Major Medicare Overhaul Proposed with Potential $12 Billion Annual Taxpayer Price Tag


An innovative proposal has been made to expand Medicare by $12 billion year, thereby offering free dental treatment to all Australians. 

The proposal, currently under consideration by the federal government, is the result of a comprehensive senate inquiry into Australia’s dental care system. Health Minister Mark Butler has been entrusted with responding to the inquiry when Parliament reconvenes.

Presently, Australians must privately finance dental visits and treatments, excluding children under 17 meeting eligibility criteria and certain concession cardholders. However, a 2023 report from the Grattan Institute reveals that 32% of patients in need of dental care skip treatment, with cost cited as the primary deterrent for half of them.

The report suggests incorporating dental care into the National Health Reform Agreement, set to be updated the following year, as a means of negotiating a new scheme between federal and state governments. 

The Parliamentary Budget Office, as part of a Greens-led inquiry with representation from Labor and the Coalition, has explored several options for expanding Medicare to include dental coverage.

Proposed Medicare Expansion Rationale

An innovative proposal has been made to expand Medicare by $12 billion year, thereby offering free dental treatment to all Australians.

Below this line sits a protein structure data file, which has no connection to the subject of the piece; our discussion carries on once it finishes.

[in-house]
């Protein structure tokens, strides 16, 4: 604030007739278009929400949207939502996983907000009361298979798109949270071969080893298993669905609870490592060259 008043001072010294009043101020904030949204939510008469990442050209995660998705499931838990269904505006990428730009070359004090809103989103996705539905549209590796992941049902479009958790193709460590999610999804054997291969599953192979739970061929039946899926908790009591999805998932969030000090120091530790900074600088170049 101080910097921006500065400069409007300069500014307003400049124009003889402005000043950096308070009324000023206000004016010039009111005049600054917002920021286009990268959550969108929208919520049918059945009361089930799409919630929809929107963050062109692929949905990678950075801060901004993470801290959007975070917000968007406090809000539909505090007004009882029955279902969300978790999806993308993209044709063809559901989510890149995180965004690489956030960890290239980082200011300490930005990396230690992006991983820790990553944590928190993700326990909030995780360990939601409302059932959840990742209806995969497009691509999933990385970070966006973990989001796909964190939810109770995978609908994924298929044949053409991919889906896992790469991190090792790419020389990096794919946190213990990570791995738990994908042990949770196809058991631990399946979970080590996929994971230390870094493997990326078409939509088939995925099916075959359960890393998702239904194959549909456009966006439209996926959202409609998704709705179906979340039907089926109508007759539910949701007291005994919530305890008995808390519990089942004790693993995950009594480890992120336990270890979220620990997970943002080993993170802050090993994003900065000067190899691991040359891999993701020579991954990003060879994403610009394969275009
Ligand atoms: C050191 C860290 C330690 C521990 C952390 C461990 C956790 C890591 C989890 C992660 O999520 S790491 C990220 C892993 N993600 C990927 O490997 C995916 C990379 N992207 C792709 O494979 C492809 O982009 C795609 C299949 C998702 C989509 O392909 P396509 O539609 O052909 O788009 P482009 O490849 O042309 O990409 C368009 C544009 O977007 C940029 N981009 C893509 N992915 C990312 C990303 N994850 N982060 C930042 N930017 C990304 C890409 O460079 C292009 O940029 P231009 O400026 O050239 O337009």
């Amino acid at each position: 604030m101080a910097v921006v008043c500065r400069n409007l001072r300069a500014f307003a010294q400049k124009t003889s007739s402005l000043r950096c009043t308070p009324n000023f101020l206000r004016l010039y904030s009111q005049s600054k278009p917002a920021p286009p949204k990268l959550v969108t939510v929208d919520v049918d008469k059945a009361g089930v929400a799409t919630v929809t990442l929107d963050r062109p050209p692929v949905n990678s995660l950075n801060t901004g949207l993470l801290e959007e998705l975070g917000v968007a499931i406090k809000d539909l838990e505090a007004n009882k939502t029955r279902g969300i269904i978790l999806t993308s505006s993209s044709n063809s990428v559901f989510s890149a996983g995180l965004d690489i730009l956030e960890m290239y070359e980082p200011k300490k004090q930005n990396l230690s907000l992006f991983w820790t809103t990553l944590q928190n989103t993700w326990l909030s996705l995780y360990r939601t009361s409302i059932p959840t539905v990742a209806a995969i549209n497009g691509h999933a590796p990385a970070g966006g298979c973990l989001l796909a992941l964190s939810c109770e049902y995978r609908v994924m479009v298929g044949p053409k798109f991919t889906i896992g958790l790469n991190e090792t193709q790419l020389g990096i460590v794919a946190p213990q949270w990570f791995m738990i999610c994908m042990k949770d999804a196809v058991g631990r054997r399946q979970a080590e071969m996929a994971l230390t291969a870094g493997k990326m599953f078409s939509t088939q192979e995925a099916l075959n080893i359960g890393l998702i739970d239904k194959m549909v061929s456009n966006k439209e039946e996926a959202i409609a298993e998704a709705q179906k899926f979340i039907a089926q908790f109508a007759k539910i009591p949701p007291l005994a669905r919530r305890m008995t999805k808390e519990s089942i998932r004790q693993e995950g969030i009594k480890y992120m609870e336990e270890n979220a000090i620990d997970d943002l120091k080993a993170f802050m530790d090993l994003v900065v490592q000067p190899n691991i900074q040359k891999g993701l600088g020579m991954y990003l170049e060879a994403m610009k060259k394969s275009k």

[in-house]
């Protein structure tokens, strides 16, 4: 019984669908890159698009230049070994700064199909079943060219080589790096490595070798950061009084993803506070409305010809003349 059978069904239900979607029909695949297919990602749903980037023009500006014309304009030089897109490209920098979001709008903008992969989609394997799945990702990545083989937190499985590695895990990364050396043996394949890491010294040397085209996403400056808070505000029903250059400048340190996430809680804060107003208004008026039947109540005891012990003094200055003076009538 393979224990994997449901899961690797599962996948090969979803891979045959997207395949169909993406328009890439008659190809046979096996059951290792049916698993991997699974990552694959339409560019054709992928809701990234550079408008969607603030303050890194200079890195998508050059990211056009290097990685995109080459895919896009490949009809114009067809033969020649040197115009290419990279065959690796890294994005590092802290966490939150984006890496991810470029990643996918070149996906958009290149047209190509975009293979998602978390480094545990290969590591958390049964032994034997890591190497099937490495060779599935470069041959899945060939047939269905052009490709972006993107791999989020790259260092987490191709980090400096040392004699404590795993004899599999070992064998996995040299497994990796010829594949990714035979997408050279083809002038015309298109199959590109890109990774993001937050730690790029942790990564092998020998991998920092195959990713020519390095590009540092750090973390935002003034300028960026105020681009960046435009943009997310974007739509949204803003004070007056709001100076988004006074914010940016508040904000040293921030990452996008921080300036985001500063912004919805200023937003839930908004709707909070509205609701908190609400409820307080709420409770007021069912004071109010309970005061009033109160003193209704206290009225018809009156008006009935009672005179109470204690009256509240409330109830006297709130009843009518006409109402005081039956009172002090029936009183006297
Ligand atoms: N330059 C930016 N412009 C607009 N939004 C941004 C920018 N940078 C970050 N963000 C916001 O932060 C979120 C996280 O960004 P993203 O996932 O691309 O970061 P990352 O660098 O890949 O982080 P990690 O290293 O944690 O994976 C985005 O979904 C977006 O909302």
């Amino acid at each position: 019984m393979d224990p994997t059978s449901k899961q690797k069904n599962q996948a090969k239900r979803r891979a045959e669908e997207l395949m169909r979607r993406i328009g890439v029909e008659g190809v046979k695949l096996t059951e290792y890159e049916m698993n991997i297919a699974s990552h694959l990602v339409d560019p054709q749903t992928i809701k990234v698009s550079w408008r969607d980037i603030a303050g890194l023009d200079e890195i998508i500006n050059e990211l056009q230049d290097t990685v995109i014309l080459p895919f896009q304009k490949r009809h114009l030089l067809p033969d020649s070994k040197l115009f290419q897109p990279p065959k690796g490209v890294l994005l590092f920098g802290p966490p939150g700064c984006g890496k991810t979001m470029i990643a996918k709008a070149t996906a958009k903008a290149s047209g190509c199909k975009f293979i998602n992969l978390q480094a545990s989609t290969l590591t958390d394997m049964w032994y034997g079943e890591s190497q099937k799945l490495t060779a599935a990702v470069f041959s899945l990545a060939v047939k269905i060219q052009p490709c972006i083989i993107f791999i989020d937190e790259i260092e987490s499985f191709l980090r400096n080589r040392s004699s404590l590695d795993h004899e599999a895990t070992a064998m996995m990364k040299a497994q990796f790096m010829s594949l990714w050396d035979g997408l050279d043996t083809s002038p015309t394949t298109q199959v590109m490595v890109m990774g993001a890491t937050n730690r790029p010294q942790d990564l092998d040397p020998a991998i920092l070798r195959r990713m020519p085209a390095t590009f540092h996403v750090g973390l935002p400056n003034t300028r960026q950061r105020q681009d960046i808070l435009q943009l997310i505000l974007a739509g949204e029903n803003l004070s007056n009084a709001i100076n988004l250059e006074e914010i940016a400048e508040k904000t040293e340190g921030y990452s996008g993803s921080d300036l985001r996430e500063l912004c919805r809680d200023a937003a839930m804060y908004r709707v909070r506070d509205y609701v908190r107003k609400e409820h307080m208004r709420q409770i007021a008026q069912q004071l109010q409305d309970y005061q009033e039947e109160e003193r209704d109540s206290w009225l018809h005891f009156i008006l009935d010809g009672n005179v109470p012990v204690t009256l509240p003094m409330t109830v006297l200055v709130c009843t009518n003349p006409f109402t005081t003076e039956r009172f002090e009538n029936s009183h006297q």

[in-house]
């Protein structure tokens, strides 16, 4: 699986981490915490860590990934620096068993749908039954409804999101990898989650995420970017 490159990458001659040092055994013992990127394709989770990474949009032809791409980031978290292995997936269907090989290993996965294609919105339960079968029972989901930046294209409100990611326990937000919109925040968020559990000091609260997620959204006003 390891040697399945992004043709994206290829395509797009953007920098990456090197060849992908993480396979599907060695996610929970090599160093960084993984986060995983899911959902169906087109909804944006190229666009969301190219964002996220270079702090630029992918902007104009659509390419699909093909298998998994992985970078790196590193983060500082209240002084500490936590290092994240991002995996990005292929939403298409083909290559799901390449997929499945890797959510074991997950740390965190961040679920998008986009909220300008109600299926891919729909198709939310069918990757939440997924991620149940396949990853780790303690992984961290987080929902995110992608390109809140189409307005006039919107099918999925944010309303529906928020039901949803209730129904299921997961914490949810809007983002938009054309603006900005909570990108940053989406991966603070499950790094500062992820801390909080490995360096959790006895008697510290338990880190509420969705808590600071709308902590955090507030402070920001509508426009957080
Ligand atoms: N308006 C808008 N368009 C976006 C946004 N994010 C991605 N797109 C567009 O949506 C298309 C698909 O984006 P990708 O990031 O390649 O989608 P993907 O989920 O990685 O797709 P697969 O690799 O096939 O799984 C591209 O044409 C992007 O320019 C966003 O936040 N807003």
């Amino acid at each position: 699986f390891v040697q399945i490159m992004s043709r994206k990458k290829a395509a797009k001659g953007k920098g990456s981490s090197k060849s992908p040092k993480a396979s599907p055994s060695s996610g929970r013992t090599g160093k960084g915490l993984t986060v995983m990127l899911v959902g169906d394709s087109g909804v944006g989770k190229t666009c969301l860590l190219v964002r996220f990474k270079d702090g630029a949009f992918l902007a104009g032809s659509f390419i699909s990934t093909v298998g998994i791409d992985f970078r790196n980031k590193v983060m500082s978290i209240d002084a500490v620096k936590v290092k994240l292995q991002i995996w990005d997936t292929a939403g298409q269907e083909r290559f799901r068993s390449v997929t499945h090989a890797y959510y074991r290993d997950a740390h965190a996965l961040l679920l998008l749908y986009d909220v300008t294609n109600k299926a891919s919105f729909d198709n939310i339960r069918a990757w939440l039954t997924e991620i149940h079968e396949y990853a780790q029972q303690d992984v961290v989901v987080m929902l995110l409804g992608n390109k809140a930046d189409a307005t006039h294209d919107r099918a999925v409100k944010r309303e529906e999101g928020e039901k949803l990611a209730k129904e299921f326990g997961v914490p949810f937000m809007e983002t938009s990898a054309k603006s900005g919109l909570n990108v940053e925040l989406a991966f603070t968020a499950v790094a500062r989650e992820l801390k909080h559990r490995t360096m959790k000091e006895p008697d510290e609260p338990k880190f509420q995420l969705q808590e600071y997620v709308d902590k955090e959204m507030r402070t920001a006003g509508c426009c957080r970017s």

Among the proposed options are a universal approach covering all Medicare cardholders, costing $8.3 billion capped or $11.6 billion uncapped over five years. 

Alternatively, a means-tested option would provide rebates for those on income support and pensioners, at a cost of $3 billion capped or $4 billion uncapped. A third option targets full coverage for individuals aged over 65, with costs estimated at $1.7 billion capped or $2 billion uncapped. 

Lastly, a fourth option, applicable to all Medicare cardholders, would cover preventative measures like check-ups and diagnostic tests, costing $2.7 billion capped or $3.8 billion uncapped.

To put this in perspective, Medicare’s government budget for the last financial year was $31 billion, while the National Disability Insurance Scheme incurred a cost of $37 billion. Dental treatments were originally intended to be covered when Medicare was introduced in the 1970s but were excluded due to budget constraints.

Health directory Cleanbill estimates that, on average, Australians paid $230 for a standard dentist visit last year. The proposed expansion aims to alleviate financial burdens and ensure equitable access to essential dental care services for all Australians.

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